It should have been obvious—maybe it is obvious to everybody else—but it only recently occurred to me that a large part of this may well be mediated by microbiomes.

Your microbiome will shift to converge with the microbiome of people you hang out with. (Of course, theirs will also shift to converge with yours.) If you share meals with someone, your intestinal microbiome with shift toward theirs—probably more so and more quickly if you share a kitchen, utensils, or food prep tasks, and probably more so yet if you share a bathroom. If you share a touch with someone, your skin microbiome will shift—again, more so and more quickly if you share a bed with them.

Actually, an anecdote on this last: When I met Jackie she had a fungal infection of the skin that she’d picked up in India, and that had persisted for years. She treated it with tolnaftate, which worked adequately to knock it down when it became annoying, but had not cleared it up, either in India or after she came home. However, a few years after we got married I noticed that it seemed to be gone. With no evidence whatsoever, I’m inclined to take credit for this, figuring that my skin microbiome contributed useful organisms that her skin microbiome integrated in a way that eventually let it displace the fungal organisms.

So far, all the efforts to find an “optimal” microbiome have foundered, probably because the problem is intractably complex, being inextricably connected with the genes of the host, multi-generational epigenetic history, the immune system (and its lifetime history of chemical and biological insults), along with all the obvious factors—what organisms initially seeded the microbiome, history of antibiotic use, diet, etc.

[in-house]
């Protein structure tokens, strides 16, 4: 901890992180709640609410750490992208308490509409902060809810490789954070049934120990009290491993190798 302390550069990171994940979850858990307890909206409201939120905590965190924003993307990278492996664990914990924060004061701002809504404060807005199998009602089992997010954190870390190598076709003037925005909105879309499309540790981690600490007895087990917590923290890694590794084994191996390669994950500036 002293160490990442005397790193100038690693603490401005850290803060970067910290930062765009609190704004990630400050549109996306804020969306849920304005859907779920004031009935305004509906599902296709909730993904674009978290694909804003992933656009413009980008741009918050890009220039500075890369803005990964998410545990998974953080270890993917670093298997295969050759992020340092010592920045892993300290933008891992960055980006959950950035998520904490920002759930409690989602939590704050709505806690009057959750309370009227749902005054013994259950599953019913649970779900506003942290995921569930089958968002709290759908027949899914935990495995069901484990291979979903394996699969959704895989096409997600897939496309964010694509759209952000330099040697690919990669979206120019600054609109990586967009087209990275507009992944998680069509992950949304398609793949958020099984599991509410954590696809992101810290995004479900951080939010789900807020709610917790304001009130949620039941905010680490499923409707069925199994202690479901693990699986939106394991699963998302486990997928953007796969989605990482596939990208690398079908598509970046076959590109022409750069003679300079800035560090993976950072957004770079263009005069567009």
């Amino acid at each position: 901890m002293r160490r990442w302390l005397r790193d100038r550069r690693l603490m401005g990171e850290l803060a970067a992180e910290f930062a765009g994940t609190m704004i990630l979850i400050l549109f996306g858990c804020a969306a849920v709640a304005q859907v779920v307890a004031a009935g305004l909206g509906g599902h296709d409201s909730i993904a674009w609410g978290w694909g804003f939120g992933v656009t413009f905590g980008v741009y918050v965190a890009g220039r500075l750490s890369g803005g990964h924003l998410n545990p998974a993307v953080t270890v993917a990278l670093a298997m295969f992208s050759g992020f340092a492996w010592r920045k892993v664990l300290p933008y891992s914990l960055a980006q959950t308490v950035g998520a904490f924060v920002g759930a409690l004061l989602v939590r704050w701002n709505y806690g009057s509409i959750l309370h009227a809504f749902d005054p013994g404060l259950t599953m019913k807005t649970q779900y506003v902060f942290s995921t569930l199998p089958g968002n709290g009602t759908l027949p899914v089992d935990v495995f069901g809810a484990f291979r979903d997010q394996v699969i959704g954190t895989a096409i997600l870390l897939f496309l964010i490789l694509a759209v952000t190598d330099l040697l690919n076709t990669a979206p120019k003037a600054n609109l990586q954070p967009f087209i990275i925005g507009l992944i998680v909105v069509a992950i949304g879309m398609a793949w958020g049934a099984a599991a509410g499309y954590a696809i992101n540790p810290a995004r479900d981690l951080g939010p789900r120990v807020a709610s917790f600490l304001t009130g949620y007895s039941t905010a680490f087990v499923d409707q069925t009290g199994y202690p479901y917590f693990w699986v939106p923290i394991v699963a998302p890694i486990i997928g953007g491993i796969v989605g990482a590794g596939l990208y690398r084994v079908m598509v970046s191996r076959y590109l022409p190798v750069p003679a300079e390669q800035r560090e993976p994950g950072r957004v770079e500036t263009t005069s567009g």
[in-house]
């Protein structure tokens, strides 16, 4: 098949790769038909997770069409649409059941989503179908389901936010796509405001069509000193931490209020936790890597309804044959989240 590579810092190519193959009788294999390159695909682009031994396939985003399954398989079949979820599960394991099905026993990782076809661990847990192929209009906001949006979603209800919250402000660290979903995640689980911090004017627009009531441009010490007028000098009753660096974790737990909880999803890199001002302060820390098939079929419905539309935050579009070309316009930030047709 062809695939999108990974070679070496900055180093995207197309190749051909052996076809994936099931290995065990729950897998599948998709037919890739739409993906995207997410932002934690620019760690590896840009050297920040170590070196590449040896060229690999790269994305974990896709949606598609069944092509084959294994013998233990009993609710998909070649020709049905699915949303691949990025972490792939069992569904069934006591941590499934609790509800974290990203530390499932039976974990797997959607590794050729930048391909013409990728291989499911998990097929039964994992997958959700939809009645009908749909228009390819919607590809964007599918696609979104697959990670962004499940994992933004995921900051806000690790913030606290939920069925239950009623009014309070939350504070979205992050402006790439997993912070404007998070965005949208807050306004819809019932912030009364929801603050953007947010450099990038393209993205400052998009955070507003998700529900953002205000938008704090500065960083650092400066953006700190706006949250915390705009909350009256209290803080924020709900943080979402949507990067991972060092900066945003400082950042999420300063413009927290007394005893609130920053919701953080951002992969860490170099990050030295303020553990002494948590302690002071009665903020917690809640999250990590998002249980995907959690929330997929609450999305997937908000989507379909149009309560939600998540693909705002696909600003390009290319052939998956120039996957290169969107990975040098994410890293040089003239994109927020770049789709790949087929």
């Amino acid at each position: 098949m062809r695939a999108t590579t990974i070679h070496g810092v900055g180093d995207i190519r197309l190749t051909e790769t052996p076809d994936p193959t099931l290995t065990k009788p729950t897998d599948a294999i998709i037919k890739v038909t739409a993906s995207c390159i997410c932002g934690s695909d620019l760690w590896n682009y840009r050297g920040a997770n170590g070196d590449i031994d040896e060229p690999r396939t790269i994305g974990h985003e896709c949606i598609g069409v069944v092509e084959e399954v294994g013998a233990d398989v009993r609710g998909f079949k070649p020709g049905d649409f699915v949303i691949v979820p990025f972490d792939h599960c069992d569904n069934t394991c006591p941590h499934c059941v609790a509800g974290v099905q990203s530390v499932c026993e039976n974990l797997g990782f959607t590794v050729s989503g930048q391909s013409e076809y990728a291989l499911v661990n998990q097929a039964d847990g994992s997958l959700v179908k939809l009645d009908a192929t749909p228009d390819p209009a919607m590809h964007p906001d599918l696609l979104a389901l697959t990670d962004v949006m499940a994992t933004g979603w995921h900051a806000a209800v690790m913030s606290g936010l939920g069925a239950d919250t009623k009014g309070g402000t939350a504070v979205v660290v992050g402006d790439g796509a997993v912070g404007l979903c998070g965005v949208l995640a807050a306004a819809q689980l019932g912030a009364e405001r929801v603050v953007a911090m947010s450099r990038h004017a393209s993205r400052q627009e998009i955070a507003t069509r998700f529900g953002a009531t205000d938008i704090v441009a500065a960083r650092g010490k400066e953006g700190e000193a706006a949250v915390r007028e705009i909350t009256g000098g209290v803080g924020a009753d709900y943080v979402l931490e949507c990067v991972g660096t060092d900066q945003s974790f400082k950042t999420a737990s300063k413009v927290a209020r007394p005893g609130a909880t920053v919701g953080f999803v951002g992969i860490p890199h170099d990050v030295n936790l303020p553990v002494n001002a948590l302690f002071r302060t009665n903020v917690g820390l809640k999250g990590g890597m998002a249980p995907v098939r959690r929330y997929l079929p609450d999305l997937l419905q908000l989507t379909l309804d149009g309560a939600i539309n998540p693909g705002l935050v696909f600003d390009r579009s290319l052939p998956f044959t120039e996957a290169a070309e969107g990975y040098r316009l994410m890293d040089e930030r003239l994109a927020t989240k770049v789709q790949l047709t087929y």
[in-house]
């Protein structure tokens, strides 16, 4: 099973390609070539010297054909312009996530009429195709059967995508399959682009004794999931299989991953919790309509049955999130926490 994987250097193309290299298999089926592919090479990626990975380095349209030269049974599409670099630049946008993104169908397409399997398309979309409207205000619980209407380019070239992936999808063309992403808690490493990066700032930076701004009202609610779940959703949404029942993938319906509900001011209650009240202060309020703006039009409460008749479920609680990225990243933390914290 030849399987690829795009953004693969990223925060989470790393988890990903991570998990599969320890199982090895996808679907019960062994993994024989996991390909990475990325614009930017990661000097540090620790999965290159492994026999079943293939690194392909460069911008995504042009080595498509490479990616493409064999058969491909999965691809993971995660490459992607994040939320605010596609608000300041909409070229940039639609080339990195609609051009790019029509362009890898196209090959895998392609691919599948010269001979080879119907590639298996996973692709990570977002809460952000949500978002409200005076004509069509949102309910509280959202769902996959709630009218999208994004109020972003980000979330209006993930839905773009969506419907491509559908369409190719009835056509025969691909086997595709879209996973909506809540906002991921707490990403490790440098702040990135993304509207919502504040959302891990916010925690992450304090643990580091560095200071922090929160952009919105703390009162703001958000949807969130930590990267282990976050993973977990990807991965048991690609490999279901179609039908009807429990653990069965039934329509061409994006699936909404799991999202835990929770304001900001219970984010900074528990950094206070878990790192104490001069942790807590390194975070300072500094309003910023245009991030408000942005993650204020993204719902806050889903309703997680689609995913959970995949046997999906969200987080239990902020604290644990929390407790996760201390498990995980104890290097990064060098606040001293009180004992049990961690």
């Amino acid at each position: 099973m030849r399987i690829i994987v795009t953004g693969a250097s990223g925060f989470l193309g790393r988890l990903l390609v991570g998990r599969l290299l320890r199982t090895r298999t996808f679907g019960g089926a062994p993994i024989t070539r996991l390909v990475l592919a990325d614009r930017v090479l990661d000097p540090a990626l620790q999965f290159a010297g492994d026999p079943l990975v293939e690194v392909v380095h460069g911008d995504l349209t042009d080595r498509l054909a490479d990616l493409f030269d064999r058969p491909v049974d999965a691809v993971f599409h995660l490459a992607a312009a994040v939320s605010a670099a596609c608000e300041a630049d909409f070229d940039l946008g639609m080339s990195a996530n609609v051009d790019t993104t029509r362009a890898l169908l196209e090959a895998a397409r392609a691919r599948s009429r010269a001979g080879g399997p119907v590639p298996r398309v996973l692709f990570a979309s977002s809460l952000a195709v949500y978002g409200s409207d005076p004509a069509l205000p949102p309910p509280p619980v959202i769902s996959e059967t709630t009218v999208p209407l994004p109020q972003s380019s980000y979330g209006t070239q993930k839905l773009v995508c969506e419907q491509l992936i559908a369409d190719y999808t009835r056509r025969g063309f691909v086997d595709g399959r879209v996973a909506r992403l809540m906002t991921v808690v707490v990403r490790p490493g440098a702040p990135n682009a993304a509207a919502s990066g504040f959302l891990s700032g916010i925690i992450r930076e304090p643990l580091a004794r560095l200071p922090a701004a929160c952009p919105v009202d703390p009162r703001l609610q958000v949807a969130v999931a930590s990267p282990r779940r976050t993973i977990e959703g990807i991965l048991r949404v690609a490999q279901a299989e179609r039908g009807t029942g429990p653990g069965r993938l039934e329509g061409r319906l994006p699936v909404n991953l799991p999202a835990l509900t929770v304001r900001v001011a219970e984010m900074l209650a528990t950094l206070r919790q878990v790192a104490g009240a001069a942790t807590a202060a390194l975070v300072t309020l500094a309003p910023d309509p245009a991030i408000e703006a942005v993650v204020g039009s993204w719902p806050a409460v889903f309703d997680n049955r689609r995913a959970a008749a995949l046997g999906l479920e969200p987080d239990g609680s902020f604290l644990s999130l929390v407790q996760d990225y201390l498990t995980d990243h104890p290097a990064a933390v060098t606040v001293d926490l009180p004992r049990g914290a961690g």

Because of that, I’m much less interested now in interventions such as probiotics. More and more I’m inclined to prefer what used to be pretty obvious: Trust your immune system to cultivate a healthy microbiome (and hang out with healthy people to give it a little extra to work with).

Deadly actinic rays

I shared a link to this article by Rowan Jacobsen, with the comment “This article falls so squarely in the sweet spot of reinforcing my own preconceptions, I almost hesitate to tweet it.” But I did, with a few brief quotes.

Freed of the limitations of twitter, here’s a more extended excerpt:

Lindqvist tracked the sunbathing habits of nearly 30,000 women in Sweden over 20 years. Originally, he was studying blood clots, which he found occurred less frequently in women who spent more time in the sun—and less frequently during the summer. Lindqvist looked at diabetes next. Sure enough, the sun worshippers had much lower rates. Melanoma? True, the sun worshippers had a higher incidence of it—but they were eight times less likely to die from it.

So Lindqvist decided to look at overall mortality rates, and the results were shocking. Over the 20 years of the study, sun avoiders were twice as likely to die as sun worshippers.

There are not many daily lifestyle choices that double your risk of dying. In a 2016 study published in the Journal of Internal Medicine, Lindqvist’s team put it in perspective: “Avoidance of sun exposure is a risk factor of a similar magnitude as smoking, in terms of life expectancy.”

Source: Is Sunscreen the New Margarine? | Outside Online

Jacobsen later mentions the app dminder, which I’ve been using for several years now. It helps you optimize your sun exposure (getting maximum vitamin D production without getting sunburned, based on time of year, time of day, location, and skin pigmentation). I just checked the app, which tells me that it’s just 8 days until the vitamin D window reopens here in Savoy, Illinois!

I concluded my little tweet storm with this: Pretty much every nice day of the spring, summer, and fall, I announce to my wife around midday that “I’m going out to expose my integument to the deadly actinic rays of the sun.” And then I do. I feel so much better since I started doing this.